Plans defined in a Service Template describe the management aspects of service instances, especially their creation and termination. These plans are defined as process models, i.e. a workflow of one or more steps. Instead of providing another language for defining process models, the specification relies on existing languages like BPMN or BPEL. Relying on existing standards in this space facilitates portability and interoperability, but any language for defining process models can be used. The TOSCA metamodel provides containers to either refer to a process model (via Plan Model Reference) or to include the actual model in the plan (via Plan Model). A process model can contain tasks (using BPMN terminology) that refer to operations of Interfaces of Node Templates (or operations defined by the Node Types specified in the type attribute of the Node Templates, respectively), operations of Interfaces of Relationship Templates (or operations defined by the Relationship Types specified in the type attribute of the Relationship Templates, respectively), or any other interface (such as the invocation of an external service for licensing). In doing so, a plan can directly manipulate nodes of the topology of a service or interact with external systems.
Making a concrete instance of a Topology Template can be done by running a corresponding Plan (so-called instantiating management plan, aka build plan). This build plan could be provided by the service developer who also creates the Service Template. The build plan can be adapted to the concrete environment of a particular service provider. Other management plans, useful in various states of the whole lifecycle of a service, could be specified as part of a Service Template. Similar to build plans, such management plans can be adapted to the concrete environment of a particular service provider.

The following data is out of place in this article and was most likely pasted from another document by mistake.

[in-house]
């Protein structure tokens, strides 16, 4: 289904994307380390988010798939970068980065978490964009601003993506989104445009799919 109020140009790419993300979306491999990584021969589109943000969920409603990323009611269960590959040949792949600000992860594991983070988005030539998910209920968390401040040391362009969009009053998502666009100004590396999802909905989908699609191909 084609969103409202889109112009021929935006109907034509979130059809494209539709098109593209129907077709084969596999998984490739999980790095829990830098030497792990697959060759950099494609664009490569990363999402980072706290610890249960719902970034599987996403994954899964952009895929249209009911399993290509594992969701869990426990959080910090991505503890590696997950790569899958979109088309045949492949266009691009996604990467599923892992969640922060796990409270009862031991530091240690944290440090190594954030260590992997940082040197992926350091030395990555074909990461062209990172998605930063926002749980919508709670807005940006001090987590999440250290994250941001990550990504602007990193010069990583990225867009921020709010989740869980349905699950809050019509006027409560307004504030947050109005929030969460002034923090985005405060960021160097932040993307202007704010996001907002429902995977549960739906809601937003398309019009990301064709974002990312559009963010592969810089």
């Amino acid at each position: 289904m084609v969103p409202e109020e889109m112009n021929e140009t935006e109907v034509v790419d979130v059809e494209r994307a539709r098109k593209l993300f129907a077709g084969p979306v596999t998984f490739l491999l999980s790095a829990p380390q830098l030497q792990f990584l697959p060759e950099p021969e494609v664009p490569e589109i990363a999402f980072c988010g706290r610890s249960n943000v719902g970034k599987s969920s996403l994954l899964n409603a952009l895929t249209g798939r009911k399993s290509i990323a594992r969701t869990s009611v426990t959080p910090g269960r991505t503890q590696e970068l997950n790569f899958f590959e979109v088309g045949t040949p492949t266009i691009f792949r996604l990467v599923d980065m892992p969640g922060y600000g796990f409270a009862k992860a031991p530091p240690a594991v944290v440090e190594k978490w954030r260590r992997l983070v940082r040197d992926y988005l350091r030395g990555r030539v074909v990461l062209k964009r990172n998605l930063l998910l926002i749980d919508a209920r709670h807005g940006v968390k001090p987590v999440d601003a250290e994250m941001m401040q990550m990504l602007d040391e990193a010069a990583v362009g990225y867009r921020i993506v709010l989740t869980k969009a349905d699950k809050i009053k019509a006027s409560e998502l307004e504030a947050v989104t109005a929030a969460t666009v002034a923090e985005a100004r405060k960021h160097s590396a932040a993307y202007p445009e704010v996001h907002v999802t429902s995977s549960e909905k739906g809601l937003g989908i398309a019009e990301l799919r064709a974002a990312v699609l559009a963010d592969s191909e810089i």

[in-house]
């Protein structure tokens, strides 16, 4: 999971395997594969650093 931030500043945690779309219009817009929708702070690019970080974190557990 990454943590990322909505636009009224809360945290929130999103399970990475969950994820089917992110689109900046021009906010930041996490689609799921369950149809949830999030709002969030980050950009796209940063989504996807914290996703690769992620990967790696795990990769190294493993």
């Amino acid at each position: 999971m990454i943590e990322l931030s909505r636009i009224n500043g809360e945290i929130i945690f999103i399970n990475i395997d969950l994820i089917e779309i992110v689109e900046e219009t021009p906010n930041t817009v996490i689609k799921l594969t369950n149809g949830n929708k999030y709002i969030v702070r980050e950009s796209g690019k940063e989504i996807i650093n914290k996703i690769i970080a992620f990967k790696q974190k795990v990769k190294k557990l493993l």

Even with its partiality towards BPML, it is to be commended that TOSCA_XML principals had the wisdom to avoid adopting and incorporating a particular business process modelling specification, and instead chose to just have an optional mechanism by which the use of such a specification could be defined. Remember this point, since we will come back to it later.
XML? I Think Not
So it is 2013, TOSCA_XML arrives. However, it is loaded with XML, with the implication that it can potentially use BPML or BPEL for workflow, and no one is really ready to use it because the development community (DevOps in particular) hates XML.
What is the industry to do? The industry responded as it usually responds when a standard is created that is technically great, but does not jive well with the evolution of other technologies in the domain that it is supposed to be applied (in this case, cloud): it adopted the TOSCA philosophy, but moved away from XML towards YAML, from imperative task-oriented architecture towards declarative model-driven architecture, and from task-oriented workflows towards model-oriented workflows.
Handling Workflows Part 2
In our next installment of The TOSCA Times, Michael will get into more detail about how Cloudify and ARIA take the model-driven approach and how TOSCA then adopted declarative, model-driven workflows, making 2017 the good year of TOSCA.